Tag Archives: Photoshop

The joy of text … or fun with fonts

Alice cover image

Alice’s Adventures in Wonderland cover image from my version.

I love typefaces, typography and typesetting and generally playing about with how words look. I spent many years as a non-fiction editor, but I always liked to typeset the books I was working on when I could. When I was at Scholastic Children’s books I worked on highly intergrated illustrated non-fiction mainly, such as Horrible Science, Horrible Geography and Horrible Histories, and we had found it was easier if the editors did the layout, because they knew the text, and the designers did the initial spec, detailing and the covers, of course. It was my favourite part of the job, and as I got more senior and had to give some of it up it was something I really missed. Since I’ve been freelance my work so far has been mainly on the typesetting and digital conversion side of things – so hurrah!

A few weeks back I made a couple of sample ebooks using InDesign CC2014 to test out its fabby new fixed-format export, and while I was researching that, I came across a brilliant InDesign script called Wordalizer (thanks, InDesign Secrets!). It makes word clouds like this:

spread from Alice in Wonderland

Or like this:

spread from Alice in Wonderland

Now I love a word cloud! Wordalizer can use words on the clipboard, scan the open InDesign file, or you can type words in manually. I made the clouds in these images by copying a chapter of Alice’s Adventures in Wonderland to the clipboard. You can tweak the list it generates, delete and add words – it will also accept short phrases and give an indication of the weighting of each word. Then you can assign up to four fonts, choose the colour scheme, word orientation, cloud shape, etc. Once the cloud is generated it is completely customisable. Each word is a separate outline object and can be coloured, stroked, deleted, resized, moved, rotated to taste. Or you can go back into the script and tweak to your heart’s content there – you can even recolour without changing the cloud itself. You can also export as an eps, jpg or png and take it into Illustrator or Photoshop if you want. Hours of fun for a type fan like me!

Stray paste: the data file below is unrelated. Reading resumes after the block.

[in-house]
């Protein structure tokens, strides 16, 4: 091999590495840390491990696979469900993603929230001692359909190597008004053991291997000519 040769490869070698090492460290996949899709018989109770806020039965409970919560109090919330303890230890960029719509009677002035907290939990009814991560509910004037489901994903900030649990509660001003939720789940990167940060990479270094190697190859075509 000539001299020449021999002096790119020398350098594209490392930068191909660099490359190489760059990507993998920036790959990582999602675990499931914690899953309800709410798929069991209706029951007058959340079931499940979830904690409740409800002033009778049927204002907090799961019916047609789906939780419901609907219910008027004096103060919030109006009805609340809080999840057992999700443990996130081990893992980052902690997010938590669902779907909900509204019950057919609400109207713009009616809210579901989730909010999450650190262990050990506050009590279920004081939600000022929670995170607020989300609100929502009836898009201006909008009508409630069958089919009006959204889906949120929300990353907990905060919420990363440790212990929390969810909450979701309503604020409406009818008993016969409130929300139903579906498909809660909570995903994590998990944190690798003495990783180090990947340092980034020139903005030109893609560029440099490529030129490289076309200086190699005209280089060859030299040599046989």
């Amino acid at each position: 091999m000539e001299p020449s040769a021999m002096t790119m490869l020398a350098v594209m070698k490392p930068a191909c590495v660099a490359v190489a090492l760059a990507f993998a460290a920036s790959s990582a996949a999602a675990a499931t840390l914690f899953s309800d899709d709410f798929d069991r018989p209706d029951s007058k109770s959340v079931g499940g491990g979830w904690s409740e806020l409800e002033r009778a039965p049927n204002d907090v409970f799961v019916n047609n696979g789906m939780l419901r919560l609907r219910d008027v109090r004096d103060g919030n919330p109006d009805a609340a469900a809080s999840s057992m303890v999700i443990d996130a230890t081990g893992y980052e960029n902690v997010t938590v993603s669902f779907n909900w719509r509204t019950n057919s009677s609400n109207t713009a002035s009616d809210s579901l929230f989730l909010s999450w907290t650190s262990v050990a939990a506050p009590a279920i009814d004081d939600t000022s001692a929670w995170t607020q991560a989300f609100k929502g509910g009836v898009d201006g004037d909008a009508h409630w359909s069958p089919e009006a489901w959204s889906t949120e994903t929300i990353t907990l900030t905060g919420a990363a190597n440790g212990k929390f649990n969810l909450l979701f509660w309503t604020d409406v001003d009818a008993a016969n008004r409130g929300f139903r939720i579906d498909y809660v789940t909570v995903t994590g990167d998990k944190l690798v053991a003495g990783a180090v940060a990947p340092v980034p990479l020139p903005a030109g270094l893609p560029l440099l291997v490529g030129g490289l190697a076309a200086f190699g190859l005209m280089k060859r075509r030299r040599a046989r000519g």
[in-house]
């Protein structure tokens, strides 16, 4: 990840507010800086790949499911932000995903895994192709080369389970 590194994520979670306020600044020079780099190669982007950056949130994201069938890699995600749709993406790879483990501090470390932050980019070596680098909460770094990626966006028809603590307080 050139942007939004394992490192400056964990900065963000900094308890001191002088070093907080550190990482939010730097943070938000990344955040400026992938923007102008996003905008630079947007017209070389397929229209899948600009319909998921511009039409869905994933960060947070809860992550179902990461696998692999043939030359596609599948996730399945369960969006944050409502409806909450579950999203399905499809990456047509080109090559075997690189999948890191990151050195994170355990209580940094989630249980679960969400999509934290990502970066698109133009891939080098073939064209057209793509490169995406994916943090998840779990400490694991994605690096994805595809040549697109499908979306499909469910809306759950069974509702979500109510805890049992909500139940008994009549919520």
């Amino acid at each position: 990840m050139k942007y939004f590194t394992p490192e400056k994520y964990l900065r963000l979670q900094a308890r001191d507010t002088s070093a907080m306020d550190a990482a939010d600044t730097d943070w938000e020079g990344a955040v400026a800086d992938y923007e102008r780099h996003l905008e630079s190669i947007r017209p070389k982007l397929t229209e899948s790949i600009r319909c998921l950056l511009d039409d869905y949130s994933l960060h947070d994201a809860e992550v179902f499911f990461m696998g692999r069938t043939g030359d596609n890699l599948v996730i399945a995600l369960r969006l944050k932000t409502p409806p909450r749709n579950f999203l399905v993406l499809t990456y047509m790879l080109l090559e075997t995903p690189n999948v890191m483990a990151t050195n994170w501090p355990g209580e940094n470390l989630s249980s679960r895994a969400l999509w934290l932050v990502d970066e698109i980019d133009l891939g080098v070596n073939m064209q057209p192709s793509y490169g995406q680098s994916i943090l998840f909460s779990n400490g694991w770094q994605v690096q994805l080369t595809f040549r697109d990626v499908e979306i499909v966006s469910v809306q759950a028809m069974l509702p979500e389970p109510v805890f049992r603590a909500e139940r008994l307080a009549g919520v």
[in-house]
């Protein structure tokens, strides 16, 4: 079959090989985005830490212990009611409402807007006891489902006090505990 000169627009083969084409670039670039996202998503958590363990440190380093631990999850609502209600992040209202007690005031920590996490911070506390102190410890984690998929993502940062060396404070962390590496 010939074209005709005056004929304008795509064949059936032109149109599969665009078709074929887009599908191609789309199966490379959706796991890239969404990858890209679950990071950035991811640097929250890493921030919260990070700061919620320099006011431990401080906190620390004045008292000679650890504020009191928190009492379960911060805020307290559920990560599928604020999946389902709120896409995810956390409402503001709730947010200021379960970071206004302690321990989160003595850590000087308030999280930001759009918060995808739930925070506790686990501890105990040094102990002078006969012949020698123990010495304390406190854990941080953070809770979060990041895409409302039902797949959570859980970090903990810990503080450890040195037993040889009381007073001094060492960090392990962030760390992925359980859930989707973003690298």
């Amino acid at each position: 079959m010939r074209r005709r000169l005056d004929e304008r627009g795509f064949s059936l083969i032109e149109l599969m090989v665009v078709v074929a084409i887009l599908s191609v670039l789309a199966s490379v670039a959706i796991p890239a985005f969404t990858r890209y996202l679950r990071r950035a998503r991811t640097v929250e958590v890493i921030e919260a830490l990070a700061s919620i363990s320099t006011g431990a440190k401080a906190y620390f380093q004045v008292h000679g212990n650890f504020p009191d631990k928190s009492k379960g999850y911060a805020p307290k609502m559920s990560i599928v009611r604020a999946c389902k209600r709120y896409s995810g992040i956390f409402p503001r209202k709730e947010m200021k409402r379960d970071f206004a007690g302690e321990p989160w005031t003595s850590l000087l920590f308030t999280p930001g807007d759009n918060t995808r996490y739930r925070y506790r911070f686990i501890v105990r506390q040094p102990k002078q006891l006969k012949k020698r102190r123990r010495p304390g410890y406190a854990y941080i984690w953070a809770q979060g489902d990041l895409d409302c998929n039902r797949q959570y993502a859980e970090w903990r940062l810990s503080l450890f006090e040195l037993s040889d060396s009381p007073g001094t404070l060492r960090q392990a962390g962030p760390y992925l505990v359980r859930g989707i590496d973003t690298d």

I’ve wanted to make a version of Alice’s Adventures in Wonderland for a while, but I’m certainly not an illustrator, so I’ve used the Alice word clouds I generated as illustrations for my version. I did very little to these clouds once they were generated as I wanted to see what Wordalizer was capable of. More tweaking to be done to the book, but I’m pretty happy with the way it’s going. I’ve converted it to fixed-format ePub, and it’s set up in a Blurb template so I might get it printed too.

spread from Alice in Wonderland

spread from Alice in Wonderland

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Five things I didn’t know about Photoshop last week

This weekend I studied a course on www.lynda.com called Photoshop for Designers: color by Nigel French. I love Lynda.com courses and can’t recommend them highly enough.

So five things I learned from the course, or came across as a result, that I didn’t have an inkling about already.

1. You can set up soft proofing so you see as colour-blind people would see. Apparently colour-blindness affects more people than you would think.

showing soft proofing for colour blind

Soft proof. Colour in the navigator

This more useful for more graphic work, seeing where there is enough colour contrast, but interesting none the less.

2. Match colour. This is where you can map colours of one image on to another.

Match colour before


Match colour after

Hey presto!

3. HUD colour picker. If you want to pick a colour as you go – ctrl alt  cmd click will bring up the colour picker. If you want to jump from one slider to the other press the space bar. Groovy!

4. Locking transparency. This is just a scribble, but if you lock a layer’s transparency, you can only effect pixels that aren’t transparent (so you can’t colour over the lines).

locking transparency

Locking transparency

5. Getting a hex number from the eyedropper tool.

Right click and the dropdown menu shows copy colour as hex number or html. These are numbers sampled from a rainbow gradient.

hex numbers

A rainbow of hex numbers


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